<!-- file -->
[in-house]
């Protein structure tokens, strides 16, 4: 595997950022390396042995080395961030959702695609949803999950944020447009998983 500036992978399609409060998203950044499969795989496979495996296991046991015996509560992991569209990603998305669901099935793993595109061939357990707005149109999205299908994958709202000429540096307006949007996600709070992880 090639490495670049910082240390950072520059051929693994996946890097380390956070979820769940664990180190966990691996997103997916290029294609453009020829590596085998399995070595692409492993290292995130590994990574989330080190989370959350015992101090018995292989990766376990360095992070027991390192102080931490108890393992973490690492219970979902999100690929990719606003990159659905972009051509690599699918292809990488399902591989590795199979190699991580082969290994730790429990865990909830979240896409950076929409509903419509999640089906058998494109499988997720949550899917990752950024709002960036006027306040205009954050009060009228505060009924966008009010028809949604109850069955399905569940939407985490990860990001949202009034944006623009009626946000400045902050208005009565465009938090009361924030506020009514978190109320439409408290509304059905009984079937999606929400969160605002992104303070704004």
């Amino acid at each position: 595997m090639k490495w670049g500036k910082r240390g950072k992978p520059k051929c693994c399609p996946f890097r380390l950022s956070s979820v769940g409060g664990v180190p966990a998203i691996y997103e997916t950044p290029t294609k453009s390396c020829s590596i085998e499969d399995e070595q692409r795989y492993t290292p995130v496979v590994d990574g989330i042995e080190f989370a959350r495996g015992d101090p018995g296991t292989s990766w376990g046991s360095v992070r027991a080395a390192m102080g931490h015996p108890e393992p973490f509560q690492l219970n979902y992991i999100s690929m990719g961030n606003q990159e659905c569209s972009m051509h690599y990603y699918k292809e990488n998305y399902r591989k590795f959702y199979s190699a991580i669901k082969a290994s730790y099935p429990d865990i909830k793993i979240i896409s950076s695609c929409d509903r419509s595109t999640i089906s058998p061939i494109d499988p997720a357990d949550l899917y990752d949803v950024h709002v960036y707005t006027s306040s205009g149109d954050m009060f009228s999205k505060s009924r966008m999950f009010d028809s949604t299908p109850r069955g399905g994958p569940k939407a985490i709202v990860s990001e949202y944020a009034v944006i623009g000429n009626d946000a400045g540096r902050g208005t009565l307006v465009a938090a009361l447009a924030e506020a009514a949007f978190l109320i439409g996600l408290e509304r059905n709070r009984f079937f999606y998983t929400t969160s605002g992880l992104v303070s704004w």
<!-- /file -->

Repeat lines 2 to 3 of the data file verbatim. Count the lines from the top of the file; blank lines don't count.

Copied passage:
């Protein structure tokens, strides 16, 4: 595997950022390396042995080395961030959702695609949803999950944020447009998983 500036992978399609409060998203950044499969795989496979495996296991046991015996509560992991569209990603998305669901099935793993595109061939357990707005149109999205299908994958709202000429540096307006949007996600709070992880 090639490495670049910082240390950072520059051929693994996946890097380390956070979820769940664990180190966990691996997103997916290029294609453009020829590596085998399995070595692409492993290292995130590994990574989330080190989370959350015992101090018995292989990766376990360095992070027991390192102080931490108890393992973490690492219970979902999100690929990719606003990159659905972009051509690599699918292809990488399902591989590795199979190699991580082969290994730790429990865990909830979240896409950076929409509903419509999640089906058998494109499988997720949550899917990752950024709002960036006027306040205009954050009060009228505060009924966008009010028809949604109850069955399905569940939407985490990860990001949202009034944006623009009626946000400045902050208005009565465009938090009361924030506020009514978190109320439409408290509304059905009984079937999606929400969160605002992104303070704004």
């Amino acid at each position: 595997m090639k490495w670049g500036k910082r240390g950072k992978p520059k051929c693994c399609p996946f890097r380390l950022s956070s979820v769940g409060g664990v180190p966990a998203i691996y997103e997916t950044p290029t294609k453009s390396c020829s590596i085998e499969d399995e070595q692409r795989y492993t290292p995130v496979v590994d990574g989330i042995e080190f989370a959350r495996g015992d101090p018995g296991t292989s990766w376990g046991s360095v992070r027991a080395a390192m102080g931490h015996p108890e393992p973490f509560q690492l219970n979902y992991i999100s690929m990719g961030n606003q990159e659905c569209s972009m051509h690599y990603y699918k292809e990488n998305y399902r591989k590795f959702y199979s190699a991580i669901k082969a290994s730790y099935p429990d865990i909830k793993i979240i896409s950076s695609c929409d509903r419509s595109t999640i089906s058998p061939i494109d499988p997720a357990d949550l899917y990752d949803v950024h709002v960036y707005t006027s306040s205009g149109d954050m009060f009228s999205k505060s009924r966008m999950f009010d028809s949604t299908p109850r069955g399905g994958p569940k939407a985490i709202v990860s990001e949202y944020a009034v944006i623009g000429n009626d946000a400045g540096r902050g208005t009565l307006v465009a938090a009361l447009a924030e506020a009514a949007f978190l109320i439409g996600l408290e509304r059905n709070r009984f079937f999606y998983t929400t969160s605002g992880l992104v303070s704004w």